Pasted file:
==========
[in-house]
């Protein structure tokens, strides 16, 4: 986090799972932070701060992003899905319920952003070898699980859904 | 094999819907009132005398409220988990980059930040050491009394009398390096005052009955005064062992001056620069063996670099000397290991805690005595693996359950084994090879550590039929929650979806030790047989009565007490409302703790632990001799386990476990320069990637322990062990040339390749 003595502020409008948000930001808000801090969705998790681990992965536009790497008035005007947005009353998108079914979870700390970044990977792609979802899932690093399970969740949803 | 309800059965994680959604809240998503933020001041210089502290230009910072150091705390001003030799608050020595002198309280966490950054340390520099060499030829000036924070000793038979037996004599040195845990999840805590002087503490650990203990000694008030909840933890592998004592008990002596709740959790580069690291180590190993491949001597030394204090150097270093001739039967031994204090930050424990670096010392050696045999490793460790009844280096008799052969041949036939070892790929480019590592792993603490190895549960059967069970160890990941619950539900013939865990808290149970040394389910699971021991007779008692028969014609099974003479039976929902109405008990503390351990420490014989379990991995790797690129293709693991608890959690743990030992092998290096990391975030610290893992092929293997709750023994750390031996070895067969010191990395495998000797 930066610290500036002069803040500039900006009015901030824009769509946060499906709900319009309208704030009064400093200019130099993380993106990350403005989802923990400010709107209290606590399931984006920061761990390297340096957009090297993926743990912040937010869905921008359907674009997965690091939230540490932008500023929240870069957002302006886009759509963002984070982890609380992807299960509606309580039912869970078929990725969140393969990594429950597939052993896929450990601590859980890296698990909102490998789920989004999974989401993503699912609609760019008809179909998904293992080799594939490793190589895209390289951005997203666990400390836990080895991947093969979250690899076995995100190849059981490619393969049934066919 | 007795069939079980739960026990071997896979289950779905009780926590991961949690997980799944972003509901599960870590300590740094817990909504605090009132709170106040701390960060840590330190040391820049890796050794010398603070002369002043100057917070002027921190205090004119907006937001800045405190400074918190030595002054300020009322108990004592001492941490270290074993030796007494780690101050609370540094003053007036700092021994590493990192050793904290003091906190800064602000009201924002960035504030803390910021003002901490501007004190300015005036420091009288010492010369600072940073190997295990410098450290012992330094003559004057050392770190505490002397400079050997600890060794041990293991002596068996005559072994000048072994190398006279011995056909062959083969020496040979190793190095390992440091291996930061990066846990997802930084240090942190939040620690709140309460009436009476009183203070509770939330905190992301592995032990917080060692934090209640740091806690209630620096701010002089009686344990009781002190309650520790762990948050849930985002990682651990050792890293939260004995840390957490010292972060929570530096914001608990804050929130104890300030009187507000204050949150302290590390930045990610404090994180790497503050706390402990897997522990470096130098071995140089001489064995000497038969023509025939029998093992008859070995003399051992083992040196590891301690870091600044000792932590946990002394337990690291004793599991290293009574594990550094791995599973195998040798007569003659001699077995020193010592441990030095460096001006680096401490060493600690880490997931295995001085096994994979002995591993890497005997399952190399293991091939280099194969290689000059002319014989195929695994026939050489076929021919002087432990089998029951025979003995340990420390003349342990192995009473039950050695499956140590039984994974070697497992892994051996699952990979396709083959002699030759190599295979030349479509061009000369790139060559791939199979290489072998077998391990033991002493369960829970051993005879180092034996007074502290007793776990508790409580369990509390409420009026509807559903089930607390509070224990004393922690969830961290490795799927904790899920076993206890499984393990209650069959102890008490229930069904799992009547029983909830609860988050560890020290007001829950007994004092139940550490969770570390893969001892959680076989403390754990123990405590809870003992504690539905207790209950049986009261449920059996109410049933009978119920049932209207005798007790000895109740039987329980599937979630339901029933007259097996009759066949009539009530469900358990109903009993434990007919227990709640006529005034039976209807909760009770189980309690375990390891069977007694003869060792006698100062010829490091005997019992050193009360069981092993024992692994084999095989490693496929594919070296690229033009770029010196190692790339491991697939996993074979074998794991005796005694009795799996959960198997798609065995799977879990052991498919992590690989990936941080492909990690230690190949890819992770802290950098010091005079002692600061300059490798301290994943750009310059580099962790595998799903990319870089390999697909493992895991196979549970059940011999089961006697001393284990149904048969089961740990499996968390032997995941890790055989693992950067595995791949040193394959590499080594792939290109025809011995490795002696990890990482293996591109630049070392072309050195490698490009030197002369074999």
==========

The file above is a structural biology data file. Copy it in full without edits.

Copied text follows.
[in-house]
């Protein structure tokens, strides 16, 4: 986090799972932070701060992003899905319920952003070898699980859904 | 094999819907009132005398409220988990980059930040050491009394009398390096005052009955005064062992001056620069063996670099000397290991805690005595693996359950084994090879550590039929929650979806030790047989009565007490409302703790632990001799386990476990320069990637322990062990040339390749 003595502020409008948000930001808000801090969705998790681990992965536009790497008035005007947005009353998108079914979870700390970044990977792609979802899932690093399970969740949803 | 309800059965994680959604809240998503933020001041210089502290230009910072150091705390001003030799608050020595002198309280966490950054340390520099060499030829000036924070000793038979037996004599040195845990999840805590002087503490650990203990000694008030909840933890592998004592008990002596709740959790580069690291180590190993491949001597030394204090150097270093001739039967031994204090930050424990670096010392050696045999490793460790009844280096008799052969041949036939070892790929480019590592792993603490190895549960059967069970160890990941619950539900013939865990808290149970040394389910699971021991007779008692028969014609099974003479039976929902109405008990503390351990420490014989379990991995790797690129293709693991608890959690743990030992092998290096990391975030610290893992092929293997709750023994750390031996070895067969010191990395495998000797 930066610290500036002069803040500039900006009015901030824009769509946060499906709900319009309208704030009064400093200019130099993380993106990350403005989802923990400010709107209290606590399931984006920061761990390297340096957009090297993926743990912040937010869905921008359907674009997965690091939230540490932008500023929240870069957002302006886009759509963002984070982890609380992807299960509606309580039912869970078929990725969140393969990594429950597939052993896929450990601590859980890296698990909102490998789920989004999974989401993503699912609609760019008809179909998904293992080799594939490793190589895209390289951005997203666990400390836990080895991947093969979250690899076995995100190849059981490619393969049934066919 | 007795069939079980739960026990071997896979289950779905009780926590991961949690997980799944972003509901599960870590300590740094817990909504605090009132709170106040701390960060840590330190040391820049890796050794010398603070002369002043100057917070002027921190205090004119907006937001800045405190400074918190030595002054300020009322108990004592001492941490270290074993030796007494780690101050609370540094003053007036700092021994590493990192050793904290003091906190800064602000009201924002960035504030803390910021003002901490501007004190300015005036420091009288010492010369600072940073190997295990410098450290012992330094003559004057050392770190505490002397400079050997600890060794041990293991002596068996005559072994000048072994190398006279011995056909062959083969020496040979190793190095390992440091291996930061990066846990997802930084240090942190939040620690709140309460009436009476009183203070509770939330905190992301592995032990917080060692934090209640740091806690209630620096701010002089009686344990009781002190309650520790762990948050849930985002990682651990050792890293939260004995840390957490010292972060929570530096914001608990804050929130104890300030009187507000204050949150302290590390930045990610404090994180790497503050706390402990897997522990470096130098071995140089001489064995000497038969023509025939029998093992008859070995003399051992083992040196590891301690870091600044000792932590946990002394337990690291004793599991290293009574594990550094791995599973195998040798007569003659001699077995020193010592441990030095460096001006680096401490060493600690880490997931295995001085096994994979002995591993890497005997399952190399293991091939280099194969290689000059002319014989195929695994026939050489076929021919002087432990089998029951025979003995340990420390003349342990192995009473039950050695499956140590039984994974070697497992892994051996699952990979396709083959002699030759190599295979030349479509061009000369790139060559791939199979290489072998077998391990033991002493369960829970051993005879180092034996007074502290007793776990508790409580369990509390409420009026509807559903089930607390509070224990004393922690969830961290490795799927904790899920076993206890499984393990209650069959102890008490229930069904799992009547029983909830609860988050560890020290007001829950007994004092139940550490969770570390893969001892959680076989403390754990123990405590809870003992504690539905207790209950049986009261449920059996109410049933009978119920049932209207005798007790000895109740039987329980599937979630339901029933007259097996009759066949009539009530469900358990109903009993434990007919227990709640006529005034039976209807909760009770189980309690375990390891069977007694003869060792006698100062010829490091005997019992050193009360069981092993024992692994084999095989490693496929594919070296690229033009770029010196190692790339491991697939996993074979074998794991005796005694009795799996959960198997798609065995799977879990052991498919992590690989990936941080492909990690230690190949890819992770802290950098010091005079002692600061300059490798301290994943750009310059580099962790595998799903990319870089390999697909493992895991196979549970059940011999089961006697001393284990149904048969089961740990499996968390032997995941890790055989693992950067595995791949040193394959590499080594792939290109025809011995490795002696990890990482293996591109630049070392072309050195490698490009030197002369074999």